How To Make Your Childhood Dreams An Adult Reality
What do you want to be when you grow up? This is a question that we get asked a lot as children. At a young age, you can give almost any answer and find yourself encouraged. We are told to aim for the stars, follow our dreams, and any other cliché “anything is possible” answer you could think of. However, this game changes once we grow up. Our choices and goals are subject to intense scrutiny and holding onto a childhood dream may not be viewed in quite the same way. That is exactly where my problem lies. At the age of twenty-three, my childhood dream is still my real life aspiration.
Have you ever dreamed of a life on the stage?
A life where you perform a play or musical eight times a week in the greatest city in the world. Maybe you’ve dreamed of seeing yourself on the big screen travelling the world far and wide to appear in movies that would inevitably land you a trip to the Oscars one day. The kind of career that leads to a life of rubbing elbows with the rich and famous in your hometown of Los Angeles. Well, trust me, you are not alone.
Acting is the only thing I have ever wanted to do.
I stepped onstage for a children’s theatre production when I was in third grade and was immediately hooked. It was then that my life began revolving around when I would do a show next, immersing myself in the current theatre culture, and experiencing productions both on Broadway and otherwise whenever I could.
Don’t get me wrong, I had other interests.
Throughout my life, I found a variety of hobbies and there were plenty of activities that brought me considerable joy. But when it came to my profession and something that I would be spending the rest of my life doing, there was nothing that I could think of that would make me truly happy.
Some find it easier than others to move on from what they call their childhood dreams. As they grow up, they find interests behind the scenes or on the administration end of theatre that they can then convert into an internship, potentially leading to an actual career. For them, that’s more than okay. They have incorporated a passion of theirs into their career, that’s something truly wonderful and admirable.
However, I have found the transition to be slightly more difficult than most. Through the research of internships, job searches, and the countless hours that I have devoted to thinking of how to combine my dreams and so-called realistic approach to a career, I have never been able to shake the idea that there is only one real option for me. In spite of the fact that almost everyone in my life has told me that what I am trying to accomplish is overwhelmingly difficult, there is that insatiable thirst to perform, create, and entertain that cannot be matched by any other profession.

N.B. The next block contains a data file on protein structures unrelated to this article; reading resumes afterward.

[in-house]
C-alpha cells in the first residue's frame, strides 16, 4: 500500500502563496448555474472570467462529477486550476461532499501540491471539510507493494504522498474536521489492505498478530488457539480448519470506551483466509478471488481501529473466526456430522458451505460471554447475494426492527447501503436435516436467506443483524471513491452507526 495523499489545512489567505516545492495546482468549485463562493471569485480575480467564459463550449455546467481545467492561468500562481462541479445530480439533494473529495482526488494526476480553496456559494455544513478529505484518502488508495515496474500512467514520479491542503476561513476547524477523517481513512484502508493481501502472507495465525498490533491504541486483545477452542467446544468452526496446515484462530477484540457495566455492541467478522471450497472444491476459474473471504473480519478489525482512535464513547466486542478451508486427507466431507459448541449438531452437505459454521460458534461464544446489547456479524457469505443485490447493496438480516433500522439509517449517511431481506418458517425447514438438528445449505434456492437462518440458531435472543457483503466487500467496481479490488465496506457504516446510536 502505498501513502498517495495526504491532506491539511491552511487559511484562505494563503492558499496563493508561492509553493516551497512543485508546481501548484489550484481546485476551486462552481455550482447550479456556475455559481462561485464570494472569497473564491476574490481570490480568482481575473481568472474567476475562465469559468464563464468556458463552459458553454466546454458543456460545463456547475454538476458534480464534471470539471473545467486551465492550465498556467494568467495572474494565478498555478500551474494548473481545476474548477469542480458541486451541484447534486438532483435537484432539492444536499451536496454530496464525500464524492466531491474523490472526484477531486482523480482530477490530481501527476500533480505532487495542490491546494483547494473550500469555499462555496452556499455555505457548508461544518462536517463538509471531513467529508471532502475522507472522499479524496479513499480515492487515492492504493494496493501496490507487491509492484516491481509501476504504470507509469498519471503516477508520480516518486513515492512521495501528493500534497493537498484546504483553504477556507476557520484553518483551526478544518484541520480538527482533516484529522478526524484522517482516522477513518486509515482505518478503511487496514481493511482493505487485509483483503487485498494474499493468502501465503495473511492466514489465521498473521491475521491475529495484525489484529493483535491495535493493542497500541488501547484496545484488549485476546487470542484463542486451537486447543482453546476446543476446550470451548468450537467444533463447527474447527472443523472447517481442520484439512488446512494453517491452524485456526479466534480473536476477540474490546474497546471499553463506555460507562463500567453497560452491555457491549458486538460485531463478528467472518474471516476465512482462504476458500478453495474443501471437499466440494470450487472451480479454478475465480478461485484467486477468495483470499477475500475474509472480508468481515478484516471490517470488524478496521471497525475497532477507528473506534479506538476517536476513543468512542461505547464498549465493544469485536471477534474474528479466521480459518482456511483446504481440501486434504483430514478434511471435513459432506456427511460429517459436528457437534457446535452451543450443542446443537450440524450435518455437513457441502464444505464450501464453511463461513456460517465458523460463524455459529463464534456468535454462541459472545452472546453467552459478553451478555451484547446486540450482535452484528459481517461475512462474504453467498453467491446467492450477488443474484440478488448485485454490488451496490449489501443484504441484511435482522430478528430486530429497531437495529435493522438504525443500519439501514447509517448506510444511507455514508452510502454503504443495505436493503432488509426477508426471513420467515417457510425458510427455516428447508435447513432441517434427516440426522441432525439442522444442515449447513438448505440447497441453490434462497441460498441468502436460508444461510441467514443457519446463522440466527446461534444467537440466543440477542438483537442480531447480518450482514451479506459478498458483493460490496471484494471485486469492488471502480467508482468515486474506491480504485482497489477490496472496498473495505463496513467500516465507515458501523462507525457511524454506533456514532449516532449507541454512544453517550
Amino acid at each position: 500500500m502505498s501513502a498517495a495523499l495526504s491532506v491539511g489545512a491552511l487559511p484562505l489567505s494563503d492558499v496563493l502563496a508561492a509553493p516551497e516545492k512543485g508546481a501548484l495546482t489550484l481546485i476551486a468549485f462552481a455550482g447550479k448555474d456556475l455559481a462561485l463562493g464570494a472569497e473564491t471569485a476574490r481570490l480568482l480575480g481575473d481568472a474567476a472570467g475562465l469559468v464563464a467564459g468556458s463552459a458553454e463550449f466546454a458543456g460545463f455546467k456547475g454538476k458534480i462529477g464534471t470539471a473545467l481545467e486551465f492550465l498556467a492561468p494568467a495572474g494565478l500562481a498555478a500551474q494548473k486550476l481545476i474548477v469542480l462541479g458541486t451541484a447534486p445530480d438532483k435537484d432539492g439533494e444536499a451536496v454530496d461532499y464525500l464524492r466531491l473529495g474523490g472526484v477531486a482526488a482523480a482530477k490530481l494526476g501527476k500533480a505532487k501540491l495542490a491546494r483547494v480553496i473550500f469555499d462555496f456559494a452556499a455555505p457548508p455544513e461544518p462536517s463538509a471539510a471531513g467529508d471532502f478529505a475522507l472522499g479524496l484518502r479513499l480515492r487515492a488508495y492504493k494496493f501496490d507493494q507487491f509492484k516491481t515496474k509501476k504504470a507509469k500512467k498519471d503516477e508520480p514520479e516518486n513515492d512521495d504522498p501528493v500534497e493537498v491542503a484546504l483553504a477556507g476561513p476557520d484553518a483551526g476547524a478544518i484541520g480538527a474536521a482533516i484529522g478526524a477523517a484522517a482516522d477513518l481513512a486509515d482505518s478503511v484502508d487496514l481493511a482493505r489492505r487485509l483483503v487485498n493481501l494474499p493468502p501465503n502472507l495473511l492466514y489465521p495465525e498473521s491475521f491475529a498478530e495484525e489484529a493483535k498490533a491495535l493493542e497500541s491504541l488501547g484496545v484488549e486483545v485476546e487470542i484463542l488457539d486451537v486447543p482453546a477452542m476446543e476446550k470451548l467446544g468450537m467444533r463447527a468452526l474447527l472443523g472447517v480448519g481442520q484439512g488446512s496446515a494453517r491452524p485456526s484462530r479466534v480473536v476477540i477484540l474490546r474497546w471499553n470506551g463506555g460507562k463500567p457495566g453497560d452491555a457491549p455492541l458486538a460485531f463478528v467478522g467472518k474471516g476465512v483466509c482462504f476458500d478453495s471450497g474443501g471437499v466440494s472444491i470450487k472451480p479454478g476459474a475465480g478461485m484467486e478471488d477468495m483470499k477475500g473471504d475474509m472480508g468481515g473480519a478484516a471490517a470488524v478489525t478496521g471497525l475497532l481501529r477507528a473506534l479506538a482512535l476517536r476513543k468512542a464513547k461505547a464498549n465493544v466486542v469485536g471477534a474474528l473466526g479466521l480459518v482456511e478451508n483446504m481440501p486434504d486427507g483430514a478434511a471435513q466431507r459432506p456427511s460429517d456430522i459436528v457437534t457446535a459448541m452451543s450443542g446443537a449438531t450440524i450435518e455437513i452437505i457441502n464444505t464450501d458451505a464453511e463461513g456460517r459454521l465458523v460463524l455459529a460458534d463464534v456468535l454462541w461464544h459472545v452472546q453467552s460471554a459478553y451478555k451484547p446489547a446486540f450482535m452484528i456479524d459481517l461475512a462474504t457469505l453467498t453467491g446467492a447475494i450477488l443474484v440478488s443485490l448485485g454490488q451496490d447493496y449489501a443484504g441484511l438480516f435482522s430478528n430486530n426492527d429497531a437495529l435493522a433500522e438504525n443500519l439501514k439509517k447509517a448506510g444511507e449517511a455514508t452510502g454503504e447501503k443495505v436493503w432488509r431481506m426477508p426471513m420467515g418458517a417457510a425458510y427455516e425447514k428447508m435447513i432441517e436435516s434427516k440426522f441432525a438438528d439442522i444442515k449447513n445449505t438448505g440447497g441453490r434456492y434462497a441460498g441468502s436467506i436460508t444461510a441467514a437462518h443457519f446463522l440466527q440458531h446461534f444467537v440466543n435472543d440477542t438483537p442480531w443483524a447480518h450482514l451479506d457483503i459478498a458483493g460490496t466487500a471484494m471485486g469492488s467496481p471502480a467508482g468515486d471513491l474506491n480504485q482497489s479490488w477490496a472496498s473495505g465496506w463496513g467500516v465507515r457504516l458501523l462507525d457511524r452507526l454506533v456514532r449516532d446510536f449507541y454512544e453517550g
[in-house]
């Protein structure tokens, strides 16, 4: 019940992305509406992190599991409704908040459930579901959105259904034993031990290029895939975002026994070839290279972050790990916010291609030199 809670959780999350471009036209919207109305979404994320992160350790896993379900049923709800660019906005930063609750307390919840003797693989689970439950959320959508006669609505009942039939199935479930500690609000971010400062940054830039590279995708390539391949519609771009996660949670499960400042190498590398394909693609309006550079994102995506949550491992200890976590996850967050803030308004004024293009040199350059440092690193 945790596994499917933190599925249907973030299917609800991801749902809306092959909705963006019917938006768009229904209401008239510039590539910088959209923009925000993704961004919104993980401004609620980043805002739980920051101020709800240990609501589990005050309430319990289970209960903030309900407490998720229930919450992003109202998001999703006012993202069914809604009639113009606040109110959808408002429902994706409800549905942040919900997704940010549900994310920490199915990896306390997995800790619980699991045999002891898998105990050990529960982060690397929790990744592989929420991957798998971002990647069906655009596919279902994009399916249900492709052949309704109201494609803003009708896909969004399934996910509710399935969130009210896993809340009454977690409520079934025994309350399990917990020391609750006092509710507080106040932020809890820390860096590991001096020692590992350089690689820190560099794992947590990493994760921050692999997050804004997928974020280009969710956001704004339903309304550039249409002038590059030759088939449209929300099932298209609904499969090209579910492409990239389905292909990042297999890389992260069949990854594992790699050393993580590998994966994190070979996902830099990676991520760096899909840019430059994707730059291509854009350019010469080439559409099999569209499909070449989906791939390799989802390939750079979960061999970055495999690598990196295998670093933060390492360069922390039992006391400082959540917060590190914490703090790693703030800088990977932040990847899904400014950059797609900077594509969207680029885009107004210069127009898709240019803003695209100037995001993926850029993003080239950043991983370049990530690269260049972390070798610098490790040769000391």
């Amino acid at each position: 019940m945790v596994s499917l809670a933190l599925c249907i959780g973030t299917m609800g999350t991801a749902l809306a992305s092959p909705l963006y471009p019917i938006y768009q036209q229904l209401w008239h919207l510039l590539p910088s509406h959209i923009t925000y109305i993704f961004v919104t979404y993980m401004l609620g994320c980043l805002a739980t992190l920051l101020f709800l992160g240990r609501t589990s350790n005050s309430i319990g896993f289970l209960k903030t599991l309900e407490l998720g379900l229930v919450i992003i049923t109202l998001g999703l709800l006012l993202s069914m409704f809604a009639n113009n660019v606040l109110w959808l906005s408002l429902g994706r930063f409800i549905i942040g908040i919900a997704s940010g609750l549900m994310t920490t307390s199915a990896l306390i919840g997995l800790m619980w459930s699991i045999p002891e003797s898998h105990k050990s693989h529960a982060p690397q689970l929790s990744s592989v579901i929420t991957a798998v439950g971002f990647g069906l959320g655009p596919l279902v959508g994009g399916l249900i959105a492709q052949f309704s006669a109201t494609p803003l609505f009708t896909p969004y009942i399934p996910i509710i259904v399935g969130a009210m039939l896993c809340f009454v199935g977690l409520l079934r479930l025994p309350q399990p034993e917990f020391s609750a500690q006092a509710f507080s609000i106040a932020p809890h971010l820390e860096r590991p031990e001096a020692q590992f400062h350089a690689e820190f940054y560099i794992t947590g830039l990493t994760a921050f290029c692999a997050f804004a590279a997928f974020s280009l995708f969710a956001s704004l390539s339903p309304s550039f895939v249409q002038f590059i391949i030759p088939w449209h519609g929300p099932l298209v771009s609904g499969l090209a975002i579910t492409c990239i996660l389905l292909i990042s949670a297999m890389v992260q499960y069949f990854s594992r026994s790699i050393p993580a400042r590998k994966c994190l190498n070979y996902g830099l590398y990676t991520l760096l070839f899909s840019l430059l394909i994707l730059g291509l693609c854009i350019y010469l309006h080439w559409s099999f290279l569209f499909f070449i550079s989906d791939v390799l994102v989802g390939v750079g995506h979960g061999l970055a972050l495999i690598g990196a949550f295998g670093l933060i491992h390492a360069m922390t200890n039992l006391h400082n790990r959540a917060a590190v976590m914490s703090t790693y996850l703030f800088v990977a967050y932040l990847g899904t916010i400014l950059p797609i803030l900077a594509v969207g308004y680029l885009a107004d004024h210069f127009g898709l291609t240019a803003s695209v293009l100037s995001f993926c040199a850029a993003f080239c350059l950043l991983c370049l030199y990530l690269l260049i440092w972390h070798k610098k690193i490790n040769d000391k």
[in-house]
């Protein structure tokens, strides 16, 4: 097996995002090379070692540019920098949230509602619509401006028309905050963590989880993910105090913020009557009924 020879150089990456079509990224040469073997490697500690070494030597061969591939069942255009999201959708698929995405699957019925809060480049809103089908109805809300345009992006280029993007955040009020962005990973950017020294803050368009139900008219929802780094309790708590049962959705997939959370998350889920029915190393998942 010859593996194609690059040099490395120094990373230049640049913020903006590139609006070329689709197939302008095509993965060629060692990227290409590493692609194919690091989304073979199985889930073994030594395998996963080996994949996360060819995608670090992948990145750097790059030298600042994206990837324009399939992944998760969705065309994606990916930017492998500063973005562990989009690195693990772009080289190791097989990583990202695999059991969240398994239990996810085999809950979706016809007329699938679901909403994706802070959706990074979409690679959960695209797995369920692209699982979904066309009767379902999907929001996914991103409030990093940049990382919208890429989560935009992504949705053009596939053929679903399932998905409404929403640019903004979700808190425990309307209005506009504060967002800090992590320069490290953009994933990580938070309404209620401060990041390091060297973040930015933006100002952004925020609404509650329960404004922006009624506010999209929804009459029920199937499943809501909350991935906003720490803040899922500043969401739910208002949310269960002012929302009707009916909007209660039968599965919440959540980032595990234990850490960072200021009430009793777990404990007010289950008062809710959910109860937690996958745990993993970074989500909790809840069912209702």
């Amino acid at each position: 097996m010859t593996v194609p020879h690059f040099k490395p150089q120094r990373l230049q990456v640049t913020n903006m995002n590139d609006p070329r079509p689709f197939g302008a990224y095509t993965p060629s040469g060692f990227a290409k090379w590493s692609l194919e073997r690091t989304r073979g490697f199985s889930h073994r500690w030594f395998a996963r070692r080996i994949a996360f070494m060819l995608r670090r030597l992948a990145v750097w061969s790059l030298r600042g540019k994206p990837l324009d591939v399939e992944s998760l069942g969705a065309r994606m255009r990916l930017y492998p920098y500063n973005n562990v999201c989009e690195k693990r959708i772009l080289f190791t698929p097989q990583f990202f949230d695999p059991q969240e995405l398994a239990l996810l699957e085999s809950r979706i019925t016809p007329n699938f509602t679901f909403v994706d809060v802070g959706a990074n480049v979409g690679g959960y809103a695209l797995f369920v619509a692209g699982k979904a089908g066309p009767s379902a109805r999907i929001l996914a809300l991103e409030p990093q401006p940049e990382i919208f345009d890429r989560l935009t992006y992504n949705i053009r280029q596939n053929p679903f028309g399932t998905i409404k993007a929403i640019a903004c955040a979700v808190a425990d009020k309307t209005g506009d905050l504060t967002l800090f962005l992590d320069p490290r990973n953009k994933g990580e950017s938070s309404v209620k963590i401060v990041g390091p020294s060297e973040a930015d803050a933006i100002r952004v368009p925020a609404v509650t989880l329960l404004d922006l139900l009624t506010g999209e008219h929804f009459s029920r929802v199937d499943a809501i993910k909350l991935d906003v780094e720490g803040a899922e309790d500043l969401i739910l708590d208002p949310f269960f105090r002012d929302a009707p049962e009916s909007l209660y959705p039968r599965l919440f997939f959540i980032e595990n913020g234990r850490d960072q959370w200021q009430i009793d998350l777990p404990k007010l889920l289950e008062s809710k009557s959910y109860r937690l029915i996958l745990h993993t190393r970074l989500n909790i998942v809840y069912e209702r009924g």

There’s something that I have learned through my continuous hours of obsessive stress and doubt.
There’s a lesson that I have found through my fixation on the implausibility of my career goals. It’s okay. Let me repeat that and expand upon it. It’s okay to continue to hope and dream and shoot for that career you have wanted since you were eight.
People are right however, when they say it will not be easy. In addition to the daunting task of breaking into this industry, there will, inevitably, be people who will turn their noses up at you when you tell them you want to be an actor.
There will be those that laugh behind your back, tell you the odds are enormously stacked against you, and try to convince you that a safe option is the only option. For some, that works.
But there is something much worse than all of that.
For me, going through the rest of my life wondering what would have happened if I had really given my dreams a shot is far worse than any scrutiny I could face from those around me. No one wants to find themselves halfway through their lives, realizing they are doing something they do not enjoy and that they were too scared or self-conscious to try for what they really wanted. I would say there are a lot of people who would be living very different lives if they had not backed out of those childhood dreams that others scoffed at.
There is a certain magic to theatre that is undeniable.
That is, undoubtedly, why people continue to flock to shows on Broadway and why they persist in an industry that seems unwelcome and impossible. Those shooting for their dreams should be proud and unashamed. In a way, it takes more strength to do this than any alternative.
For those of you out there starting to lose hope, don’t.
Do not waste a single minute thinking that you made a huge mistake in not taking that safe job with the stable salary, fixed work schedule, or the benefits. Take pride in knowing that you are travelling a difficult road and believe that you are strong enough to do it. If there is one thing I am sure of, this is a dream worth fighting for.
I will continue to work my butt off while attending any open call that I can. I will continue to save up money and plan to move to the city where a commute will seem just a tad less daunting. Most importantly, I will continue to dream undeterred by those around me scoffing at my choices or telling me that I will never make it. After all, there may not be another career as difficult to obtain, but I doubt you would ever be able to find one as rewarding.
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